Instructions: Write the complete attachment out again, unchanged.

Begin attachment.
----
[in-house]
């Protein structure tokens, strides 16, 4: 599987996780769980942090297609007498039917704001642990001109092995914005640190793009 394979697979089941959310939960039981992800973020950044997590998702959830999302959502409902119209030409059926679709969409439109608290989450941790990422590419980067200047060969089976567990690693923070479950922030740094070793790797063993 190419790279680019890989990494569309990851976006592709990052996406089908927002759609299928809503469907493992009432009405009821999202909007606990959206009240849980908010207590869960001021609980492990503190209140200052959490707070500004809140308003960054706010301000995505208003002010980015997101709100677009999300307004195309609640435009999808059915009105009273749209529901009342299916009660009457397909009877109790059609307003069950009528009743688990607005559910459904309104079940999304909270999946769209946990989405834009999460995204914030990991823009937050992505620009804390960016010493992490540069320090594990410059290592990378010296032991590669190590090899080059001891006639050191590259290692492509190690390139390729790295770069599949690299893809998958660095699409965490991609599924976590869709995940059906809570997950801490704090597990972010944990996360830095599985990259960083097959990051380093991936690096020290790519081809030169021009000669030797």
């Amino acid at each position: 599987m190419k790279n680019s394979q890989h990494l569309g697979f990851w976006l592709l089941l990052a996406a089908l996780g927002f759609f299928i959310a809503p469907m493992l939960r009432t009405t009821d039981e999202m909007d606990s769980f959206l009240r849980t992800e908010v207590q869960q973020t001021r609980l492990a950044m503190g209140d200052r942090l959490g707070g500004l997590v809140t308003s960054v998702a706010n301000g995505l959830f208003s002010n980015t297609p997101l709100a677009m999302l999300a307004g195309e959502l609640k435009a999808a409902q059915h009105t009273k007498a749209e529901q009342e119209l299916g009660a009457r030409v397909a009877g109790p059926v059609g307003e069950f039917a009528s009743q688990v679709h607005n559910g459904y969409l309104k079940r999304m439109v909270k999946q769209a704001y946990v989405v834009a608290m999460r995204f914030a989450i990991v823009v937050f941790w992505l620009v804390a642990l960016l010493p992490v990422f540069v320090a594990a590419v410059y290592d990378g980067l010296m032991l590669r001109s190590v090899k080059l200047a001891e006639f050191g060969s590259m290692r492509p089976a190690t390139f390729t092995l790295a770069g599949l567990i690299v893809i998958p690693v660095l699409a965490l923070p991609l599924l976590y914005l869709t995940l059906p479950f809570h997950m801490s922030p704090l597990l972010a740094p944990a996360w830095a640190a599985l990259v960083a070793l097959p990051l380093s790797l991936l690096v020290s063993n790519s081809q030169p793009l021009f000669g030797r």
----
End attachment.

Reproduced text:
[in-house]
């Protein structure tokens, strides 16, 4: 599987996780769980942090297609007498039917704001642990001109092995914005640190793009 394979697979089941959310939960039981992800973020950044997590998702959830999302959502409902119209030409059926679709969409439109608290989450941790990422590419980067200047060969089976567990690693923070479950922030740094070793790797063993 190419790279680019890989990494569309990851976006592709990052996406089908927002759609299928809503469907493992009432009405009821999202909007606990959206009240849980908010207590869960001021609980492990503190209140200052959490707070500004809140308003960054706010301000995505208003002010980015997101709100677009999300307004195309609640435009999808059915009105009273749209529901009342299916009660009457397909009877109790059609307003069950009528009743688990607005559910459904309104079940999304909270999946769209946990989405834009999460995204914030990991823009937050992505620009804390960016010493992490540069320090594990410059290592990378010296032991590669190590090899080059001891006639050191590259290692492509190690390139390729790295770069599949690299893809998958660095699409965490991609599924976590869709995940059906809570997950801490704090597990972010944990996360830095599985990259960083097959990051380093991936690096020290790519081809030169021009000669030797």
């Amino acid at each position: 599987m190419k790279n680019s394979q890989h990494l569309g697979f990851w976006l592709l089941l990052a996406a089908l996780g927002f759609f299928i959310a809503p469907m493992l939960r009432t009405t009821d039981e999202m909007d606990s769980f959206l009240r849980t992800e908010v207590q869960q973020t001021r609980l492990a950044m503190g209140d200052r942090l959490g707070g500004l997590v809140t308003s960054v998702a706010n301000g995505l959830f208003s002010n980015t297609p997101l709100a677009m999302l999300a307004g195309e959502l609640k435009a999808a409902q059915h009105t009273k007498a749209e529901q009342e119209l299916g009660a009457r030409v397909a009877g109790p059926v059609g307003e069950f039917a009528s009743q688990v679709h607005n559910g459904y969409l309104k079940r999304m439109v909270k999946q769209a704001y946990v989405v834009a608290m999460r995204f914030a989450i990991v823009v937050f941790w992505l620009v804390a642990l960016l010493p992490v990422f540069v320090a594990a590419v410059y290592d990378g980067l010296m032991l590669r001109s190590v090899k080059l200047a001891e006639f050191g060969s590259m290692r492509p089976a190690t390139f390729t092995l790295a770069g599949l567990i690299v893809i998958p690693v660095l699409a965490l923070p991609l599924l976590y914005l869709t995940l059906p479950f809570h997950m801490s922030p704090l597990l972010a740094p944990a996360w830095a640190a599985l990259v960083a070793l097959p990051l380093s790797l991936l690096v020290s063993n790519s081809q030169p793009l021009f000669g030797r």